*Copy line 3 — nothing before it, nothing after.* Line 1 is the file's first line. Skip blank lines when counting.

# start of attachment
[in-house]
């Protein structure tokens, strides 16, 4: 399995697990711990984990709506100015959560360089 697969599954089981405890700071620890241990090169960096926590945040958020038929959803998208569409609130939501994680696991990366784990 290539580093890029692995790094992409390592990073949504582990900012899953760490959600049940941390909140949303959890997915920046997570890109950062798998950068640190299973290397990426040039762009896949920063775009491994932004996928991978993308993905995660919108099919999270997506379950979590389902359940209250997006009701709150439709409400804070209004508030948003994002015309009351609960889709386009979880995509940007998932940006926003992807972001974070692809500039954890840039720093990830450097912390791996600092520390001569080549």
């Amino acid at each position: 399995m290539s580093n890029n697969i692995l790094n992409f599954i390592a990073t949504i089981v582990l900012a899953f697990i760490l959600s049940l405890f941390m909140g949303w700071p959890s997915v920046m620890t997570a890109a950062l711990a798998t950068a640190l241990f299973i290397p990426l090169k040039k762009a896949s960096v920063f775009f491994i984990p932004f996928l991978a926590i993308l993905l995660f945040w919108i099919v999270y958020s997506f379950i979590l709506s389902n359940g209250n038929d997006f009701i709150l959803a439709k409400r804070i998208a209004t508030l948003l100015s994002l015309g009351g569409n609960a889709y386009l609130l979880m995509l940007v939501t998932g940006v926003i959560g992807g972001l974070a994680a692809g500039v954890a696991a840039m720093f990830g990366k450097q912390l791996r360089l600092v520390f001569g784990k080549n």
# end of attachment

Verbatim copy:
């Amino acid at each position: 399995m290539s580093n890029n697969i692995l790094n992409f599954i390592a990073t949504i089981v582990l900012a899953f697990i760490l959600s049940l405890f941390m909140g949303w700071p959890s997915v920046m620890t997570a890109a950062l711990a798998t950068a640190l241990f299973i290397p990426l090169k040039k762009a896949s960096v920063f775009f491994i984990p932004f996928l991978a926590i993308l993905l995660f945040w919108i099919v999270y958020s997506f379950i979590l709506s389902n359940g209250n038929d997006f009701i709150l959803a439709k409400r804070i998208a209004t508030l948003l100015s994002l015309g009351g569409n609960a889709y386009l609130l979880m995509l940007v939501t998932g940006v926003i959560g992807g972001l974070a994680a692809g500039v954890a696991a840039m720093f990830g990366k450097q912390l791996r360089l600092v520390f001569g784990k080549n």